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More on Sapiens

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I am still reading Sapiens: A Brief History of Humankind, which continues to be fascinating. I looked through some Amazon reviews, and one comment  struck me. He (Steven Mason) writes “Using this twisted logic, a modern doctor today is less knowledgeable and capable, and has a smaller, less capable brain, than a paleolithic witchdoctor who happens to know how to hunt for food, start a fire, make clothes and weapons, navigate by the stars, etc. This is complete and utter nonsense and reveals an appallingly narrow and simplistic definition of intelligence and capabilities.”

It seems obvious to me that a less intelligent person can have more “knowledge” (in the sense of what Richard Dawkins defined (in chapter 11 of “The Selfish Gene”) as memes: units of cultural knowledge). With a greater number of memes, or more evolved memes, the less intelligent person can use those memes (that knowledge) to outperform a more intelligent person who lacks those memes.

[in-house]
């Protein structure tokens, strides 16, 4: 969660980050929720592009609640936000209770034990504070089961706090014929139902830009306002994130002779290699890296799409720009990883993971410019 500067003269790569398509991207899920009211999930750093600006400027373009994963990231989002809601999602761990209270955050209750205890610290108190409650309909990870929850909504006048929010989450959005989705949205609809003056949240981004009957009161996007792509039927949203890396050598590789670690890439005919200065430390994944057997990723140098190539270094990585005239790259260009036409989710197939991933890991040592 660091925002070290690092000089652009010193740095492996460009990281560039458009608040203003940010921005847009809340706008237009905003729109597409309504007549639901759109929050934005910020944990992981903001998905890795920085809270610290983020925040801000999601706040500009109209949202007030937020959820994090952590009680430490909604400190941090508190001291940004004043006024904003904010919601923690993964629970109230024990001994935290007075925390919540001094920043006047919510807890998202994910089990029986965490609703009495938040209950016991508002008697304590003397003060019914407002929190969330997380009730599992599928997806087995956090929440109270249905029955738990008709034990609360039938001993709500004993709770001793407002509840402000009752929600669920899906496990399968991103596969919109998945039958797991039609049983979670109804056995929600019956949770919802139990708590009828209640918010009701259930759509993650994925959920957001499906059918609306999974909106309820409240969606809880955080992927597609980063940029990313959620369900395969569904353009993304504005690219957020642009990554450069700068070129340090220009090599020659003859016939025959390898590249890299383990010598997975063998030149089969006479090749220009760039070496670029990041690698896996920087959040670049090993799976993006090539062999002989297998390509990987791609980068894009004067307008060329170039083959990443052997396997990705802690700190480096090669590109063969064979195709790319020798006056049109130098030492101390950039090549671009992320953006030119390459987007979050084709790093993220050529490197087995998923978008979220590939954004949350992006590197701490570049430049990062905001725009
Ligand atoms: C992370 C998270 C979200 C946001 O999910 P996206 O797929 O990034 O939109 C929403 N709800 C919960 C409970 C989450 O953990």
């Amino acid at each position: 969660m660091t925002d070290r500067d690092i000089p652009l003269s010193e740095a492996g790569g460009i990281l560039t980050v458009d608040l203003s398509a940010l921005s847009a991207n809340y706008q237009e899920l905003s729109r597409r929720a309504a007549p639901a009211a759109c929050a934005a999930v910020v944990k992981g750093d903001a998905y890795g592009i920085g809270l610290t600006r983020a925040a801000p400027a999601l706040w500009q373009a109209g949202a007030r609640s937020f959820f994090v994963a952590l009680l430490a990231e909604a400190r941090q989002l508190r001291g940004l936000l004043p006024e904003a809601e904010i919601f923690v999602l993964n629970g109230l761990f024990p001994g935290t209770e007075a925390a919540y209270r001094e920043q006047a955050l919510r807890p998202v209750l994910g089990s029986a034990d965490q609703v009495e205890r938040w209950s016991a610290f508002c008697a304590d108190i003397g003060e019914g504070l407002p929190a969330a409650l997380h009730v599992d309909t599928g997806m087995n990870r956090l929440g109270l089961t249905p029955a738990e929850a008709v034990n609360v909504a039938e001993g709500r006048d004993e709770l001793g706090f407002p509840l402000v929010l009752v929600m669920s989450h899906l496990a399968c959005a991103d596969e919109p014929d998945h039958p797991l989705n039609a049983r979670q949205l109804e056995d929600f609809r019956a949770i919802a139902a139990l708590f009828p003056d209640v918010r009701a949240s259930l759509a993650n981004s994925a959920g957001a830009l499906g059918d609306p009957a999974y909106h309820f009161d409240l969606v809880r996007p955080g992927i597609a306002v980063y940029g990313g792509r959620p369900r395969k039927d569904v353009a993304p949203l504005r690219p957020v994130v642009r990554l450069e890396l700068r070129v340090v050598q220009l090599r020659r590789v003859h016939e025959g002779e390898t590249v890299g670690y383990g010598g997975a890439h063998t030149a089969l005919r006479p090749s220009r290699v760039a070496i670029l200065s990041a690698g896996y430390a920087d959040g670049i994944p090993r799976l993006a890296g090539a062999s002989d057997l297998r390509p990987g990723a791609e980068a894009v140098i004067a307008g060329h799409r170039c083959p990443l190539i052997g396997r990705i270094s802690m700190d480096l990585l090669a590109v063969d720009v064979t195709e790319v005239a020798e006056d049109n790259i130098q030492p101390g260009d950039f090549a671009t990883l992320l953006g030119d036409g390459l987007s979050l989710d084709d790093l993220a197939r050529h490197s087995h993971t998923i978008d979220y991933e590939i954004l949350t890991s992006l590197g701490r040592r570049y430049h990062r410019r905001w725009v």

Consider: A grade-school student can easily do long division, a task that taxed the abilities of even educated citizens of Classical Rome, not because students today are so much more intelligent than people in Classical Rome, but because students today have better memes in that application area.

A college student today can solve problems, using his collection of calculus memes, that would have been extremely difficult if not impossible for Newton—not because the student is so much more intelligent than Newton, but because the student has more evolved memes in the problem area. It seems at least possible that intelligence can decline even as memes thrive and evolve.

And just as genes are “selfish” in that they inevitably evolve in directions that help the genes and not necessarily the animal, so too memes will evolve in directions that help the meme’s survival even if there is a substantial cost to the meme’s human hosts (cf. the Agricultural Revolution: great for the meme, not such an unalloyed good for the human hosts).

Indeed, I would say that human consciousness is the result of an accumulation of memes, and it arose not from the breakdown of a bicameral mind (pace Julian Jaynes), but in the creation of a bicameral mind, with the part of the mind that deals with memes split off from the unconscious to become the conscious self, which seems to be constructed from memes. Note, for example, how one’s sense of identity, of who one is, is generally given in terms of memes.

 

Written by Leisureguy

30 December 2015 at 10:14 am

Posted in Books, Memes

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